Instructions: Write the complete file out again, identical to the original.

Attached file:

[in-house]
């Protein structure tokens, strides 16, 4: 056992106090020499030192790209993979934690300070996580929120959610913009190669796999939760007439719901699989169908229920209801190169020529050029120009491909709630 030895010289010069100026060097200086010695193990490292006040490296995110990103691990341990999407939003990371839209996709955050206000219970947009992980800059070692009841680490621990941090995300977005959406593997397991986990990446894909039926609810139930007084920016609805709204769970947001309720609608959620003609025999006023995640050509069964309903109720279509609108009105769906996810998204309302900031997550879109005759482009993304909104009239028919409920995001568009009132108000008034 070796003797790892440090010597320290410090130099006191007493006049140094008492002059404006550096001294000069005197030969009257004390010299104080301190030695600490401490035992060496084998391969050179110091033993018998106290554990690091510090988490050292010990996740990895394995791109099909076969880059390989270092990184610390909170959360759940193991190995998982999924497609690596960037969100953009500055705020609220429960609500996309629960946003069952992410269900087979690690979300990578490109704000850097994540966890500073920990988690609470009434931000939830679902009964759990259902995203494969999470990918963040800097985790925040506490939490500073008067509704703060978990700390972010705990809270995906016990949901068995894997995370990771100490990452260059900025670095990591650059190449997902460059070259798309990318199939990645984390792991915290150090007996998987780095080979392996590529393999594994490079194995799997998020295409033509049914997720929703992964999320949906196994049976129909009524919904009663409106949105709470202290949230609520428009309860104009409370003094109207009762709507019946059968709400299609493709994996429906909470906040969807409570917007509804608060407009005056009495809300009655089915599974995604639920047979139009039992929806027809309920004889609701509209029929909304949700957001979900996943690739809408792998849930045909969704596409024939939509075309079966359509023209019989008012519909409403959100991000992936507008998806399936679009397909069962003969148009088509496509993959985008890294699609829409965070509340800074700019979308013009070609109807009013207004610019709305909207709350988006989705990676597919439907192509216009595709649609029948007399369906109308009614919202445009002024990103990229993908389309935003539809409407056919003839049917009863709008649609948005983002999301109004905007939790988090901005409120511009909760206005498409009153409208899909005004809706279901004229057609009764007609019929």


[in-house]
């Protein structure tokens, strides 16, 4: 056992106090020499030192790209993979934690300070996580929120959610913009190669796999939760007439719901699989169908229920209801190169020529050029120009491909709630 030895010289010069100026060097200086010695193990490292006040490296995110990103691990341990999407939003990371839209996709955050206000219970947009992980800059070692009841680490621990941090995300977005959406593997397991986990990446894909039926609810139930007084920016609805709204769970947001309720609608959620003609025999006023995640050509069964309903109720279509609108009105769906996810998204309302900031997550879109005759482009993304909104009239028919409920995001568009009132108000008034 070796003797790892440090010597320290410090130099006191007493006049140094008492002059404006550096001294000069005197030969009257004390010299104080301190030695600490401490035992060496084998391969050179110091033993018998106290554990690091510090988490050292010990996740990895394995791109099909076969880059390989270092990184610390909170959360759940193991190995998982999924497609690596960037969100953009500055705020609220429960609500996309629960946003069952992410269900087979690690979300990578490109704000850097994540966890500073920990988690609470009434931000939830679902009964759990259902995203494969999470990918963040800097985790925040506490939490500073008067509704703060978990700390972010705990809270995906016990949901068995894997995370990771100490990452260059900025670095990591650059190449997902460059070259798309990318199939990645984390792991915290150090007996998987780095080979392996590529393999594994490079194995799997998020295409033509049914997720929703992964999320949906196994049976129909009524919904009663409106949105709470202290949230609520428009309860104009409370003094109207009762709507019946059968709400299609493709994996429906909470906040969807409570917007509804608060407009005056009495809300009655089915599974995604639920047979139009039992929806027809309920004889609701509209029929909304949700957001979900996943690739809408792998849930045909969704596409024939939509075309079966359509023209019989008012519909409403959100991000992936507008998806399936679009397909069962003969148009088509496509993959985008890294699609829409965070509340800074700019979308013009070609109807009013207004610019709305909207709350988006989705990676597919439907192509216009595709649609029948007399369906109308009614919202445009002024990103990229993908389309935003539809409407056919003839049917009863709008649609948005983002999301109004905007939790988090901005409120511009909760206005498409009153409208899909005004809706279901004229057609009764007609019929």